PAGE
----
BrightScope hasn’t populated all of the profiles on the site yet, but it will eventually include advisers’ qualifications, experience and employment history, type of clients, total assets under management, average account size and area of specialty. BrightScope will also add information about legal disputes, formal complaints, bankruptcies and terminations. The firm will make money by giving advisers the ability to add their own information to their profiles for a fee.
The heightened transparency is likely to make some financial advisers uncomfortable, and provide a higher profile for practitioners with clean records. At the same time, consumers would be wise to use the site as a starting point and double check their findings against the detailed reports available through the SEC’s Investment Adviser Public Disclosure (IAPD) site and FINRA’s BrokerCheck database.
BrightScope conducted an analysis exclusively for Yahoo! Finance of 328 financial advisory firms with at least 50 advisers. The data revealed that at 14 of those firms, one-quarter or more of advisers were involved with at least one dispute. (The analysis, which is not included on the website, is based on disclosure filings as of Dec. 31, 2010.)
“Some firms have a higher tolerance for long regulatory rap sheets, provided [the advisers] bring lots of assets with them,” says Ryan Alfred, BrightScope co-founder and president (Mike and Ryan Alfred are brothers). “Other firms say, ‘there’s no way we’ll work with this person.'”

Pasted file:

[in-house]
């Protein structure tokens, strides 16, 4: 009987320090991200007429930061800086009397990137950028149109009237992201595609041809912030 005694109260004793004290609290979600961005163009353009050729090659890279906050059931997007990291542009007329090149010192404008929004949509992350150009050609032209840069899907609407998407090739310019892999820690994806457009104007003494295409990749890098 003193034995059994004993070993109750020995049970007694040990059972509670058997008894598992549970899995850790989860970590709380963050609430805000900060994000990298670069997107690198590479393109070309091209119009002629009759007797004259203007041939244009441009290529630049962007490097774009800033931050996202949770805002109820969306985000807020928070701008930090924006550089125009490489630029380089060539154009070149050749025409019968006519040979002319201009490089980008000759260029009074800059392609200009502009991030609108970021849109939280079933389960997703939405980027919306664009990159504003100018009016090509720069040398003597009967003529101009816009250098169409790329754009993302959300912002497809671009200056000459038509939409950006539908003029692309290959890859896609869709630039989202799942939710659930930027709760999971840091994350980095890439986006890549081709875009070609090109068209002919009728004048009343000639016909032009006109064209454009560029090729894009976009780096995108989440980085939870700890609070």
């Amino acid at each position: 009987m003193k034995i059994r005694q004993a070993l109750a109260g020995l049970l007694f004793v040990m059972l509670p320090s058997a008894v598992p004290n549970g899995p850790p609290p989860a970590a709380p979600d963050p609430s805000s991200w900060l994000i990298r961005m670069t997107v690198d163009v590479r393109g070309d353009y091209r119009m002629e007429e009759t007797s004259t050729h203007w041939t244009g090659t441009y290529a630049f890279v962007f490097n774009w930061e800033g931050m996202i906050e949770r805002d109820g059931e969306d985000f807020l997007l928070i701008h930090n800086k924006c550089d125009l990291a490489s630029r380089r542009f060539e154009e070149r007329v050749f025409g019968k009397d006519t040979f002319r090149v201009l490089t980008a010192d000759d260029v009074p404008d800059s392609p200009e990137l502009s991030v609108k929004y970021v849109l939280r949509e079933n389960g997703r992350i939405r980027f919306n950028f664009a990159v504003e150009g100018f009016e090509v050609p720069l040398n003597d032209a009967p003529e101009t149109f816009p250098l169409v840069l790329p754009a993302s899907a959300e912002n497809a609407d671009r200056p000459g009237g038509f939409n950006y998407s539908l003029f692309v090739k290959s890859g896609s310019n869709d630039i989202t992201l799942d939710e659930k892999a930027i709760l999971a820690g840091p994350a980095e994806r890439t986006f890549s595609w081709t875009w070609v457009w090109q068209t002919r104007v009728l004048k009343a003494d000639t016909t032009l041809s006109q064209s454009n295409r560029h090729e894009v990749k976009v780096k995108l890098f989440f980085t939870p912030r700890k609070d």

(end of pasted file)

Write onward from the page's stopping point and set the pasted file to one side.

But some advisers argue that dispute records are more nuanced than a rap sheet. David Alan Boyer, CEO of Capital Guardian Wealth Management in Belmont, N.C., says he likes the idea of more transparency, but investors need to dig into the results. Some 22 percent of his firm’s brokers have at least one dispute on record, but the firm itself has never had a claim filed against it.
“You can have a frivolous $10,000 claim against an adviser, but it’s not like going to court and proving your innocence and it goes away,” Boyer says. “It goes to arbitration, he proves his innocence, and it stays on his record. But if you see a pattern, you have a problem.”
Marshall Leeds, CEO of Summit Financial Group of Boca Raton, agrees. At Summit, 38 percent of advisers were involved in at least one dispute, according to the SEC/FINRA data as of Dec. 31, 2010. “It all depends on how long the adviser has been in business, what type of products they do and what the complaints are,” he noted. “If a firm has 10 advisers and has been in business 20 years and has 20 complaints, that’s one-quarter of a complaint a year. You have to go to BrokerCheck and know the information you are getting is right.”